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In hope to bask a little yet,
Just reached it when the sun was set,

Your hermit, young and jovial firs!
Learns something from whate'er occurs
And hence, he said, my mind computes
The real worth of man's pursuits.
His object chosen, wealth or fame,
Or other sublunary game,
Imagination to his view
Presents it decked with every hue,
That can seduce him not to spare
His powers of beft exertion there,
But youth, health, vigour to expend
On so desirable an end.
Ere long approach life's evening shades,
The glow that fancy gave it fades;
And, earned too late, it wants the grace,
Which firft engaged him in the chase.

True, answered an angelic guide, Attendant at the senior's fideBut whether all the time it coft To urge the fruitless chase be loft, Must be decided by the worth Of that, which called his ardour forth, Trifles pursued, whate'er the event, Muft cause him shame or discontent;

A vicious object ftill is worse, Successful there he wins a curse; But he, whom ev'n in life's la t ftage Endeavours laudable engage, Is paid, at least in peace of mind, And sense of having well designed; And if, ere he attain his end, His fun precipitate descend, A brighter prize than that he meant Shall recompense his mere intent. No virtuous wish can bear a date Either too early or too late.

THE

FAITHFUL FRIEND.

The green-house is my summer seat;
My shrubs displaced from that retreat

Enjoyed the open air;
Two goldfinches, whose sprightly song
Had been their mutual solace long,

Lived happy prisoners there.

They sang, as blithe as finches sing,
That flutter loose on golden wing,

And frolic where they lift;
Strangers to liberty, 'tis true,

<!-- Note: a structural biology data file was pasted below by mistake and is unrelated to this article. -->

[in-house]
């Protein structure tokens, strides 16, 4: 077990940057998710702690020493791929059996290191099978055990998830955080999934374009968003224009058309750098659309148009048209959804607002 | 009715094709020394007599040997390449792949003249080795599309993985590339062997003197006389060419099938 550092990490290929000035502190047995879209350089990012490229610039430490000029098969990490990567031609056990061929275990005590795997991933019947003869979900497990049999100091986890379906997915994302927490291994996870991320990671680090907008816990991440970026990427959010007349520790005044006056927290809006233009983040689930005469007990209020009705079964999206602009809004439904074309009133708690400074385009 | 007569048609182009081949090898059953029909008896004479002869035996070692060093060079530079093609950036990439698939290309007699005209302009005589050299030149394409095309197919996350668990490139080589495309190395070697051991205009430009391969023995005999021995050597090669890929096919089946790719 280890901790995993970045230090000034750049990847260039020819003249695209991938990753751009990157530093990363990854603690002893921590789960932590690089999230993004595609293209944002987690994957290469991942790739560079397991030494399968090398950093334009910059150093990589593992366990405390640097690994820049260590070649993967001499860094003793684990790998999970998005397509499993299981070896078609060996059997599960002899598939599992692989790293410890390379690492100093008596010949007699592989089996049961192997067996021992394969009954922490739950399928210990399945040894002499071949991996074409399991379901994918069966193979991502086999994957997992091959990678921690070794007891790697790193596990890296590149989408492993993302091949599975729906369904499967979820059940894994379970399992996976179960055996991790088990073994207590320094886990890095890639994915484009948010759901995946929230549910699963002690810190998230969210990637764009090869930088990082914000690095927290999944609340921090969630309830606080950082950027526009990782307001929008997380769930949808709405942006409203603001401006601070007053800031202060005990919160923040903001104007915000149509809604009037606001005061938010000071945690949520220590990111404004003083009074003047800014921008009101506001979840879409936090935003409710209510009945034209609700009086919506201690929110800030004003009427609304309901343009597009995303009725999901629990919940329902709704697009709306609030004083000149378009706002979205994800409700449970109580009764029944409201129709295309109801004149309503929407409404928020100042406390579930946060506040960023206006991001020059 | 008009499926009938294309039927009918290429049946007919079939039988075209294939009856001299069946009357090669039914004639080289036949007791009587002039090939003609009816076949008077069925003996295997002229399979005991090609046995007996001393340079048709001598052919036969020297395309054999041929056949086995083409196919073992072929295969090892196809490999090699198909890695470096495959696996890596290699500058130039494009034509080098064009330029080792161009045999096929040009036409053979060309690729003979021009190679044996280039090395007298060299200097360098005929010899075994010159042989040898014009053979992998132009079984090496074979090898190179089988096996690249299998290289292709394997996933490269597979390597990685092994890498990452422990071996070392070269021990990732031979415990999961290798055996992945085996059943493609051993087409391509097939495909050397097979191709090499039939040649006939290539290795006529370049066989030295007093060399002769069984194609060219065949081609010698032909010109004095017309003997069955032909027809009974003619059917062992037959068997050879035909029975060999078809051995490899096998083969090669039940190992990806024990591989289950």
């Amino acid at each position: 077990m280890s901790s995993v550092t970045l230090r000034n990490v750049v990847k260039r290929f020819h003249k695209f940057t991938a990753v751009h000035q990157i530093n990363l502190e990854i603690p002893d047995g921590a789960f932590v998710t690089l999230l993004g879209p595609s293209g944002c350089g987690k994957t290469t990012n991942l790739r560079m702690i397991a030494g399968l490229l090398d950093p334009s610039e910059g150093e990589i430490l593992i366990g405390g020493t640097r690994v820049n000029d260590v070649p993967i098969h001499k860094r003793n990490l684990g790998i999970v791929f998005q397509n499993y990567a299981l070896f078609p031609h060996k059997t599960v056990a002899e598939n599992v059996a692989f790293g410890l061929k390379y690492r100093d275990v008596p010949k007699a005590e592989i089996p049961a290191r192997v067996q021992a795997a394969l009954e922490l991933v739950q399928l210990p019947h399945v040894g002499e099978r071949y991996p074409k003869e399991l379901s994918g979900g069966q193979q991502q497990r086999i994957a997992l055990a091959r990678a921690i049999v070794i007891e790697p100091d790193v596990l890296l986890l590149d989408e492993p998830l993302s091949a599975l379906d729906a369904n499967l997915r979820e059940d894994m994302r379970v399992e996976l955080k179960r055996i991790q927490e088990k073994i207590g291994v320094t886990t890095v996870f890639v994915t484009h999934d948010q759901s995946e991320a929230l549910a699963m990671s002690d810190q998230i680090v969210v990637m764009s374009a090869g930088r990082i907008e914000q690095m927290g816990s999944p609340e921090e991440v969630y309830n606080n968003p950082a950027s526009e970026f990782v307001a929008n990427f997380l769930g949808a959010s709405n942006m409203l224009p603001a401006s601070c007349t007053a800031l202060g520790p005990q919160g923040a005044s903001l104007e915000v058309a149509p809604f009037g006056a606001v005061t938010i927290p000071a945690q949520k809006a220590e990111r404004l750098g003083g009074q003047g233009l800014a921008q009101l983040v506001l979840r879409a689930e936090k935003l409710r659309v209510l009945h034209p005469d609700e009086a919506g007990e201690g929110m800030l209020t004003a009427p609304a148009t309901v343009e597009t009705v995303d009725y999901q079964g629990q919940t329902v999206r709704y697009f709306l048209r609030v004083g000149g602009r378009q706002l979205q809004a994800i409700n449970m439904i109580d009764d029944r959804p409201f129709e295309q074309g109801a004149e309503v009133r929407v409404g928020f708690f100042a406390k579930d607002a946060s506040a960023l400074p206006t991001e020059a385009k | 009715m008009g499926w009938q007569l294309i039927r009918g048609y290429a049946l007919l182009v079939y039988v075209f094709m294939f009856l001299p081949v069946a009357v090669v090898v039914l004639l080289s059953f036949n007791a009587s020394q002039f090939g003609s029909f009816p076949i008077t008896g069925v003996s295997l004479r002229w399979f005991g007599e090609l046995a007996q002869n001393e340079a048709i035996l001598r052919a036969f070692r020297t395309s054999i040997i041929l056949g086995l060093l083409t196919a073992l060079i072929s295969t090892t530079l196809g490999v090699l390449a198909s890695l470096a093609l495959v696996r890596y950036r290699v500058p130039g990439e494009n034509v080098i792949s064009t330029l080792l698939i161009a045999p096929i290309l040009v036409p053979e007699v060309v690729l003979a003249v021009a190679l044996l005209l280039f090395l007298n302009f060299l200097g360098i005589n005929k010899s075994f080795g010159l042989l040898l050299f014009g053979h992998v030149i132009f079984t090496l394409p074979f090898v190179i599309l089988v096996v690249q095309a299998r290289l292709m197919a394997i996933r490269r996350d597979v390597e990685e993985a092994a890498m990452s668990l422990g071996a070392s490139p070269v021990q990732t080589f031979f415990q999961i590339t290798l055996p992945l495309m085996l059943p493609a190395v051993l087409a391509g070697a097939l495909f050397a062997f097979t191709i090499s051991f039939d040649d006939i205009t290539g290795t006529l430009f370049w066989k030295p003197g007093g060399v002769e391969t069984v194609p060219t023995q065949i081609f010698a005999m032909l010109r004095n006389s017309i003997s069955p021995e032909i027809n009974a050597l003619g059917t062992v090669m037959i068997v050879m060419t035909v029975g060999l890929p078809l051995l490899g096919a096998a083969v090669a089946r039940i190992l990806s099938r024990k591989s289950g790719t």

But that delight they never knew,

And therefore never missed.

But nature works in every breaft;
Instinct is never quite suppressed;

And Dick felt some desires,
Which, after many an effort vain,
Inftructed him at length to gain

A pass between his wires.

The open windows seemed to invite
The freeman to a farewell flight;

But Tom was still confined;
And Dick, although his way was clear,
Was much too generous and sincere

To leave his friend behind.

For, settling on his grated roof,
He chirped and kifled him, giving proof

That he desired no more;
Nor would forsake his cage at last,
Till gently seized, I shut him faft,

A prisoner as before.

Oh ye,

who never knew the joys Of Friendship, satisfied with noise,

Fandango, ball, and rout! Blush, when I tell you how a bird, A prison with a friend preferred

To liberty without.

THE NEEDLESS ALARM.

A TALE.

THERE is a field, through which I often pars,
Thick overspread with moss and filky grass,
Adjoining close to Kilwick's echoing wood,
Where oft the bitch-fox hides her hapless brood,
Reserved to folace many a neighbouring 'squire,
That he may follow them through brake and briar,
Contufion hazarding of neck or spine,
Which rural gentlemen call sport divine.
A narrow brook, by rushy banks concealed,
Runs in a bottom, and divides the field ;
Oaks intersperse it, that had once a head,
But now wear crefts of oven-wood instead;
And where the land slopes to its watery bourn,
Wide yawns a gulph beside a ragged thorn;
Bricks line the fides, but shivered long ago,
And horrid brambles intertwine below;
A hollow scooped, I judge in ancient time,
For baking earth, or burning rock to lime.

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